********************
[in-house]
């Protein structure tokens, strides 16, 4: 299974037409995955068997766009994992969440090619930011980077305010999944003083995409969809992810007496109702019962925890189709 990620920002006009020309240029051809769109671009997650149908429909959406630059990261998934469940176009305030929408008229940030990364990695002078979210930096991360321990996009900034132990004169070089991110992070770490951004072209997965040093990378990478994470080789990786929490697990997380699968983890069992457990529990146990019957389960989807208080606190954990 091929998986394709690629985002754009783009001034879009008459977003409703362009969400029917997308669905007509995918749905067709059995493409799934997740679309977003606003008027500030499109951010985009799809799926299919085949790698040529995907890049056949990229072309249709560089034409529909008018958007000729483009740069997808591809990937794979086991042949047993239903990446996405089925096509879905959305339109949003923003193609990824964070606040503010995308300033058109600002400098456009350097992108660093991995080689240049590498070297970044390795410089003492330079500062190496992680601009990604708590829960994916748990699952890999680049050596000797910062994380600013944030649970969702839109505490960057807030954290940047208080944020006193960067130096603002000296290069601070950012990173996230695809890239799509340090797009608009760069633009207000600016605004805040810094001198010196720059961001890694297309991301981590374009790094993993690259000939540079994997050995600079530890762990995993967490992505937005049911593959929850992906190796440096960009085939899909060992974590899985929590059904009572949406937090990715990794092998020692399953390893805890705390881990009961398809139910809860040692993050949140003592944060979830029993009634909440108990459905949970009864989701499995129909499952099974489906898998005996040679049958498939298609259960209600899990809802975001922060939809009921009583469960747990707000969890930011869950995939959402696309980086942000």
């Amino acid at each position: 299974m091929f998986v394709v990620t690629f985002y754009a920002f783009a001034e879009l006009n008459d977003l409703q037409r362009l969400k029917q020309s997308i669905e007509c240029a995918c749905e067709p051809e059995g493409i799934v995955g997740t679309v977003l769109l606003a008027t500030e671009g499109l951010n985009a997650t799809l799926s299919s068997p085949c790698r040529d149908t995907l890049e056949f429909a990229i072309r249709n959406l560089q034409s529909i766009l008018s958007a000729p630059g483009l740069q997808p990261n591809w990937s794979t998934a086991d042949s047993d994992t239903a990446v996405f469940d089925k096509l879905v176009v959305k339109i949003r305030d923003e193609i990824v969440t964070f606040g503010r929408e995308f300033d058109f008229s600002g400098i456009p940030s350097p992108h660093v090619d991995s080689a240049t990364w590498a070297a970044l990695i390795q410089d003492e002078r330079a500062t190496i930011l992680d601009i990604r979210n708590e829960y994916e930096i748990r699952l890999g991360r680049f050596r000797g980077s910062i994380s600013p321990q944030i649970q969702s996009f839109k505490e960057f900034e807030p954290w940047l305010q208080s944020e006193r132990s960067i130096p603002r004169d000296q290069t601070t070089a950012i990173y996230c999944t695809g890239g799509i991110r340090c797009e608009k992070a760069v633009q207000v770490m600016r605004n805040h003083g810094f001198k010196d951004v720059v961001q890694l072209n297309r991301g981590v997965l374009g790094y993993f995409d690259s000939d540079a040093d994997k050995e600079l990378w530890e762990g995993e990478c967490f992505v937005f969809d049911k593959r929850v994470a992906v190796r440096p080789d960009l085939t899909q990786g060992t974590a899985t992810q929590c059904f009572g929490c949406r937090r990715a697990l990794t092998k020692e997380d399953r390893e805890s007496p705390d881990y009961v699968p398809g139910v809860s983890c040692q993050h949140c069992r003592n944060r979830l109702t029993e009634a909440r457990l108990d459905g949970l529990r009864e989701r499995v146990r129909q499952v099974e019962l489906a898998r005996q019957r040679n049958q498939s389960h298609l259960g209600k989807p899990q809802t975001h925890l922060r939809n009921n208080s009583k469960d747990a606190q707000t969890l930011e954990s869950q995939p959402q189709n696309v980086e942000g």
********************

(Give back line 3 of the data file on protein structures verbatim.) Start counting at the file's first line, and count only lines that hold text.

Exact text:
């Amino acid at each position: 299974m091929f998986v394709v990620t690629f985002y754009a920002f783009a001034e879009l006009n008459d977003l409703q037409r362009l969400k029917q020309s997308i669905e007509c240029a995918c749905e067709p051809e059995g493409i799934v995955g997740t679309v977003l769109l606003a008027t500030e671009g499109l951010n985009a997650t799809l799926s299919s068997p085949c790698r040529d149908t995907l890049e056949f429909a990229i072309r249709n959406l560089q034409s529909i766009l008018s958007a000729p630059g483009l740069q997808p990261n591809w990937s794979t998934a086991d042949s047993d994992t239903a990446v996405f469940d089925k096509l879905v176009v959305k339109i949003r305030d923003e193609i990824v969440t964070f606040g503010r929408e995308f300033d058109f008229s600002g400098i456009p940030s350097p992108h660093v090619d991995s080689a240049t990364w590498a070297a970044l990695i390795q410089d003492e002078r330079a500062t190496i930011l992680d601009i990604r979210n708590e829960y994916e930096i748990r699952l890999g991360r680049f050596r000797g980077s910062i994380s600013p321990q944030i649970q969702s996009f839109k505490e960057f900034e807030p954290w940047l305010q208080s944020e006193r132990s960067i130096p603002r004169d000296q290069t601070t070089a950012i990173y996230c999944t695809g890239g799509i991110r340090c797009e608009k992070a760069v633009q207000v770490m600016r605004n805040h003083g810094f001198k010196d951004v720059v961001q890694l072209n297309r991301g981590v997965l374009g790094y993993f995409d690259s000939d540079a040093d994997k050995e600079l990378w530890e762990g995993e990478c967490f992505v937005f969809d049911k593959r929850v994470a992906v190796r440096p080789d960009l085939t899909q990786g060992t974590a899985t992810q929590c059904f009572g929490c949406r937090r990715a697990l990794t092998k020692e997380d399953r390893e805890s007496p705390d881990y009961v699968p398809g139910v809860s983890c040692q993050h949140c069992r003592n944060r979830l109702t029993e009634a909440r457990l108990d459905g949970l529990r009864e989701r499995v146990r129909q499952v099974e019962l489906a898998r005996q019957r040679n049958q498939s389960h298609l259960g209600k989807p899990q809802t975001h925890l922060r939809n009921n208080s009583k469960d747990a606190q707000t969890l930011e954990s869950q995939p959402q189709n696309v980086e942000g």